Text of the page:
Firstly I have this sentence with のと; the context being a girl helping a boy with a math problem that he got wrong. She is literally sitting next to him and says:


At first I thought this was just the の that nominalizes the preceding clause and the conditional と which would mean something like, "Now, when this becomes a negative times a negative, watch out for the calculation order." However, it just felt weird to think of it like that because it just sounds generally odd and also I'm not sure what the point of having の there would be if it's a conditional. Anyhow, this lead me to wonder if this のと was working somewhat like から, denoting a cause/effect and is to mean "because" or "so"; making the sentence to mean, "Now, this becomes a negative times a negative so watch out for the calculation order." I did find this answer on here, which gave me some confidence that I'm right but I'd like it if someone could confirm it.

Second, I have these sentences with the other two "issues"; the context here is that the speaker who is 先生, brings her students to her family's rice field for the day instead of class. The students look uninterested and then 先生 says:


I'm not quite sure what sort of nuance とこ adds to the meaning when 先生の田んぼ would already mean, "teacher's rice field". In addition, I'm having a little bit of trouble parsing this, and I'm not sure whether or not 別に is modifying めんどい. I thought it was at first glance (which made me wonder why it's not めんどくない) but, as I have been typing out this question I think I'm realizing that it's not. That being said, I did find this answer, and it seems to indicate that 別に implies a negative. But now, I'm just thinking 別に is only modifying お金がない. Even though I think I'm starting to actually see how this sentence works, if someone could break it down and show me how I should parse it, that would be great.

Also, my attempted translation for those sentences: Today I'll have you help me with this rice field. Well, even if say, "this", it's Sensei's (my) rice field... Oh it's not what you think! It's not particularly that we don't have the money to hire a part timer or because it's troublesome for Sensei to help with the house, so it's not like I'm making (you) students work (because of that). I actually think this translation is pretty much correct (other than no translation for とこ), however I think I am getting to this conclusion based on an intuition of what makes sense in the context and the words used on a whole, rather than fully parsing and understanding (if that makes sense).

  • I mean for とこ, I already understand that it's a shorter version of ところ and in the reference you listed, it's qualified by a verb which makes sense to me. I meant to say, what does it add to the meaning when coming after a pronoun, proper noun or any noun that is itself a title. Like would 先生とこの田んぼ mean, "Rice field of teacher's place/area"? Also with the のと are you thinking it means "and" in this context too? It just sounds so odd/unnatural and different wording to connect each clause would clearly be more suitable. I suppose it sounded somewhat strange the first reference to のと you listed.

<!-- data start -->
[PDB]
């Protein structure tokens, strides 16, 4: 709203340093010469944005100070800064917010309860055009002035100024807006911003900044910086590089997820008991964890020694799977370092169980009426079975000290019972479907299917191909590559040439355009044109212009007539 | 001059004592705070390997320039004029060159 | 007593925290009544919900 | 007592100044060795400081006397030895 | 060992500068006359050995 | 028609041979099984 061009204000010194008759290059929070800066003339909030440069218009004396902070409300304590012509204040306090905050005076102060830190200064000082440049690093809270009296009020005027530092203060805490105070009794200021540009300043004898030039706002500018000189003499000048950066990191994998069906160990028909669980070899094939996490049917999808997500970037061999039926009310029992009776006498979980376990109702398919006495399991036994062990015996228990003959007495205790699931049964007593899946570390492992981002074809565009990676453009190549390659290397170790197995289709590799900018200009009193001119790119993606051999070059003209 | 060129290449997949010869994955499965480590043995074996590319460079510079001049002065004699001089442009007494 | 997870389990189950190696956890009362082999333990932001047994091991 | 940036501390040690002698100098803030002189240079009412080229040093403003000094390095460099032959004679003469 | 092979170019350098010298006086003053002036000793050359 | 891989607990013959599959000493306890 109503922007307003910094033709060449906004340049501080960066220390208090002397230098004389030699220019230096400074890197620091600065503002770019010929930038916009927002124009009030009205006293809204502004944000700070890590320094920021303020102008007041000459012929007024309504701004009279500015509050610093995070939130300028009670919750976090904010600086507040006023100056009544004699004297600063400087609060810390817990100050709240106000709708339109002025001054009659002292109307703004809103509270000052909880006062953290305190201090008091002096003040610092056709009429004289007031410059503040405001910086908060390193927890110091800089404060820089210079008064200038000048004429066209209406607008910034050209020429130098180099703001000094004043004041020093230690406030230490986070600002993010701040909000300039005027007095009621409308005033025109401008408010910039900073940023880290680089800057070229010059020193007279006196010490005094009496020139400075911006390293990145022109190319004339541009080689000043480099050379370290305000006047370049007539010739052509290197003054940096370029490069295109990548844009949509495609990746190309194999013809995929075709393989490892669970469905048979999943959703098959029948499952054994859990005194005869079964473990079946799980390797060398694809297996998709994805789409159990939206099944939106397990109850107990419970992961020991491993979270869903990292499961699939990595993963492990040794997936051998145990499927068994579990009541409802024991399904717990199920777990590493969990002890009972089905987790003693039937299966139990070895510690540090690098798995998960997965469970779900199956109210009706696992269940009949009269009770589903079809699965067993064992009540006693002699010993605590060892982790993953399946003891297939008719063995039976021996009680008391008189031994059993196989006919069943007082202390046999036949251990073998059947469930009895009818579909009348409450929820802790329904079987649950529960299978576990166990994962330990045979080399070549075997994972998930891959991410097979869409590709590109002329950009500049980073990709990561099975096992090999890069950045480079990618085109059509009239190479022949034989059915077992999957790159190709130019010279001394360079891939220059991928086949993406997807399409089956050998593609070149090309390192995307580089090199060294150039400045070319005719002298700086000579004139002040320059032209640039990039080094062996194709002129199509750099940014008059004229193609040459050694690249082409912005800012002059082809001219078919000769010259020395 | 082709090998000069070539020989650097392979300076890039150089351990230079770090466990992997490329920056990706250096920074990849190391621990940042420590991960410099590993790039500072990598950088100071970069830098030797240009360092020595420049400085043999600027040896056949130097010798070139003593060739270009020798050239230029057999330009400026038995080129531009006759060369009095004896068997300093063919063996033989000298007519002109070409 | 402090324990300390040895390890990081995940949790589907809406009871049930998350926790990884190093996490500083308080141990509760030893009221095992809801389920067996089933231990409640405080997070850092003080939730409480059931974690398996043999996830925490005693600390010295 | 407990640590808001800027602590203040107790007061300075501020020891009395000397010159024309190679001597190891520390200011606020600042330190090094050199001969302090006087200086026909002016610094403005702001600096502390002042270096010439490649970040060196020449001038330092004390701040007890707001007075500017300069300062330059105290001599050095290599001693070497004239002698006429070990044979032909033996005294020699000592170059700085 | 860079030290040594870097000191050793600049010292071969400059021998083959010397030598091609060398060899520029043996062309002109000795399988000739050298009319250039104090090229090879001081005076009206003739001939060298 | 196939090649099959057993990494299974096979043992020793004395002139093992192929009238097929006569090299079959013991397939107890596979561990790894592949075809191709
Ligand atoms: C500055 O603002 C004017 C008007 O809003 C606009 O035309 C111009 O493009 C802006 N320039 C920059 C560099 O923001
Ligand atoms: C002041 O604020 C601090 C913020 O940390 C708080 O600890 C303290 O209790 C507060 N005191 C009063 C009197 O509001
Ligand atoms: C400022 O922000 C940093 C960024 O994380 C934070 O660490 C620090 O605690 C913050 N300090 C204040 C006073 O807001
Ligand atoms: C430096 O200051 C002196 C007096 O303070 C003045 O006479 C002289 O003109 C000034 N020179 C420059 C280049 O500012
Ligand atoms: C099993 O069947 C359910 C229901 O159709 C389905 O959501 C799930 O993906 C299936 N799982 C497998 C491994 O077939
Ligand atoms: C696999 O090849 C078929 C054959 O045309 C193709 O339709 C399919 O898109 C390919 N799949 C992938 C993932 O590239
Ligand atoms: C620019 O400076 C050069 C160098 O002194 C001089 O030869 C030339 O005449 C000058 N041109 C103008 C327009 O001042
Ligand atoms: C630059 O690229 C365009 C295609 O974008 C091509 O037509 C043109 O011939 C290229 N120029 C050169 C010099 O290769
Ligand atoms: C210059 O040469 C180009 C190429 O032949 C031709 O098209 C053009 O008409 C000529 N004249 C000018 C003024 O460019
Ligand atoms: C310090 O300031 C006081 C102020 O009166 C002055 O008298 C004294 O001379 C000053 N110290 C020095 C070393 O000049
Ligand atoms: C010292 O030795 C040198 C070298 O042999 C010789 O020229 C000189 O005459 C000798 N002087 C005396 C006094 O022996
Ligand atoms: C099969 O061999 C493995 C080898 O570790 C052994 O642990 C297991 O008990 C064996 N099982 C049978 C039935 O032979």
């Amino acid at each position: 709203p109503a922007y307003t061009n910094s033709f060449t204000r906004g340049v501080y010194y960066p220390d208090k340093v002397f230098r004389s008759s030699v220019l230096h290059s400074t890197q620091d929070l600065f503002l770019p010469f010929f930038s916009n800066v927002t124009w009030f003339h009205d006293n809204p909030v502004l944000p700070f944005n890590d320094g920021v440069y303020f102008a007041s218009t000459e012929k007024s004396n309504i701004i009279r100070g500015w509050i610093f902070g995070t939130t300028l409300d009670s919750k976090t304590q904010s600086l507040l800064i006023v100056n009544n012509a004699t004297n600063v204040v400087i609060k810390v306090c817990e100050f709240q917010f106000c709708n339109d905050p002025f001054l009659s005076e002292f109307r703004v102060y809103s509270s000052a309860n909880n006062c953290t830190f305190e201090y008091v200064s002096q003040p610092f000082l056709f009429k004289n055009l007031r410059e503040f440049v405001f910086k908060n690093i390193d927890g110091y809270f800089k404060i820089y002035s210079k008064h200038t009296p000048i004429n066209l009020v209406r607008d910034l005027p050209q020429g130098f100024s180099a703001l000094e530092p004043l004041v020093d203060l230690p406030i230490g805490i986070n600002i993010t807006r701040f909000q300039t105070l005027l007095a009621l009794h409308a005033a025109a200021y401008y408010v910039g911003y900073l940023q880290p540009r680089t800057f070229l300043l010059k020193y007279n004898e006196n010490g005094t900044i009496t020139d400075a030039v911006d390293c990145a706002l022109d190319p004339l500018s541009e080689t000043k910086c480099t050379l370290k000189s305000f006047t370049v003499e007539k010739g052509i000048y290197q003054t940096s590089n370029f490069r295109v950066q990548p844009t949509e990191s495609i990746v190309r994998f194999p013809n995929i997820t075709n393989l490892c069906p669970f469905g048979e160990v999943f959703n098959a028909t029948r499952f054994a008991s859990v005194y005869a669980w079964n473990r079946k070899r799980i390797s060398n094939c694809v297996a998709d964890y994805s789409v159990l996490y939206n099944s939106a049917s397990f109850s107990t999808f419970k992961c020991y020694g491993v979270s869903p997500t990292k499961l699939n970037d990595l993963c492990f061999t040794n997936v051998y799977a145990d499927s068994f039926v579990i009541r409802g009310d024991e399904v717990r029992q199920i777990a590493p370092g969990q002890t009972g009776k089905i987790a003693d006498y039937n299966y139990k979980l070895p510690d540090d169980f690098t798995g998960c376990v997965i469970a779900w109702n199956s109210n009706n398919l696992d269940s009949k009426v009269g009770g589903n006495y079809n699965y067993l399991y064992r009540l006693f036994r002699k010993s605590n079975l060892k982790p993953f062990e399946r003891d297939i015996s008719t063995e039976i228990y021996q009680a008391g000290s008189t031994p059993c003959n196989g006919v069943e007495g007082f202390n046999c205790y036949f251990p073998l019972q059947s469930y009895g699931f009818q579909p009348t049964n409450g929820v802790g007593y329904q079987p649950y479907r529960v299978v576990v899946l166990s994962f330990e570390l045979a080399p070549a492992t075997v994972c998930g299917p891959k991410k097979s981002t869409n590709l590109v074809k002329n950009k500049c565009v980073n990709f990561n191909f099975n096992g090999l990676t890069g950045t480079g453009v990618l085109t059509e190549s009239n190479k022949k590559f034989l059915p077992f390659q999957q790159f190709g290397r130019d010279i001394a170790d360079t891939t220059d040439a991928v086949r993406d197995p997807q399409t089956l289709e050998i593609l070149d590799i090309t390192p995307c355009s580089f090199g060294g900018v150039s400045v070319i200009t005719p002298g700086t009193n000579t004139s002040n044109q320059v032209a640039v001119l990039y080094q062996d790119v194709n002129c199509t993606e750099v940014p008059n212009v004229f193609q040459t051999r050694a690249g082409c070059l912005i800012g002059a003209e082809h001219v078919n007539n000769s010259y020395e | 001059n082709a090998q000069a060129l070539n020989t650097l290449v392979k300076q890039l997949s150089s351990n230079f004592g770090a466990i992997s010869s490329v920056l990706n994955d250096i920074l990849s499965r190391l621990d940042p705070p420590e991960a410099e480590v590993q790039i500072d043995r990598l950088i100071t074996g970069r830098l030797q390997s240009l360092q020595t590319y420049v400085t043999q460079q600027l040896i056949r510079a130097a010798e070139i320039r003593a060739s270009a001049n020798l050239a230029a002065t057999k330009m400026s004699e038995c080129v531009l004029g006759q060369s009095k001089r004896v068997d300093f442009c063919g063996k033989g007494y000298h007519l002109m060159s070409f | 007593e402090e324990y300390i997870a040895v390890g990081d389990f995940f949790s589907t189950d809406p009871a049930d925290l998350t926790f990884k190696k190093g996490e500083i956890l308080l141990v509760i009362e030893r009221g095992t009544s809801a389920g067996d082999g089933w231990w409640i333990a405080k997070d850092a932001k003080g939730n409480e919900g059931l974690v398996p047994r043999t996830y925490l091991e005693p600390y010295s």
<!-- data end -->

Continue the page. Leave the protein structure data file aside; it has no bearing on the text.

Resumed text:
– levikara
    May 18 at 0:06

1 Answer 1


That の is a nominalizer. It can be replaced with こと in this particular sentence.

と connects マイナスかけるマイナスになるの and 計算の順番 as “and.” It might have been better balanced if the latter also ended with a nominalizer, like 計算の順番が変わるの (or こと).

先生とこ is for 先生のところ. You can say 先生のとこ or 先生んとこ, too. This ところ should be understood as “family” or “household.” 先生の田んぼ would be most likely understood as a rice field owned by the teacher herself.

別に modifies わけじゃなくて.

  • Thanks for the response. Two quick questions, you were saying it would be better balanced if the second clause also ended with nominalizer, but I don’t know how that would help the balance? Also 別に is modifying わけじゃなくて? I was actually thinking it was modifying just お金がない… I mean I have no issue with that but what about that sentence constitutes it modifying わけじゃなくて as opposed to お金がない?
    – levikara
    May 20 at 9:52
  • @levikara - マイナスかけるマイナスになるの refers to a particular phenomenon you should be aware of while 計算の順番 is a general concept. What you have to be aware of is it being different from the normal order, requiring special attention, etc. in the equation at hand. A pair feels better balanced when it consists of two things in the same category. 別にお金がない makes little sense while 別に〜わけではない is a common collocation.
    – aguijonazo
    May 21 at 4:51

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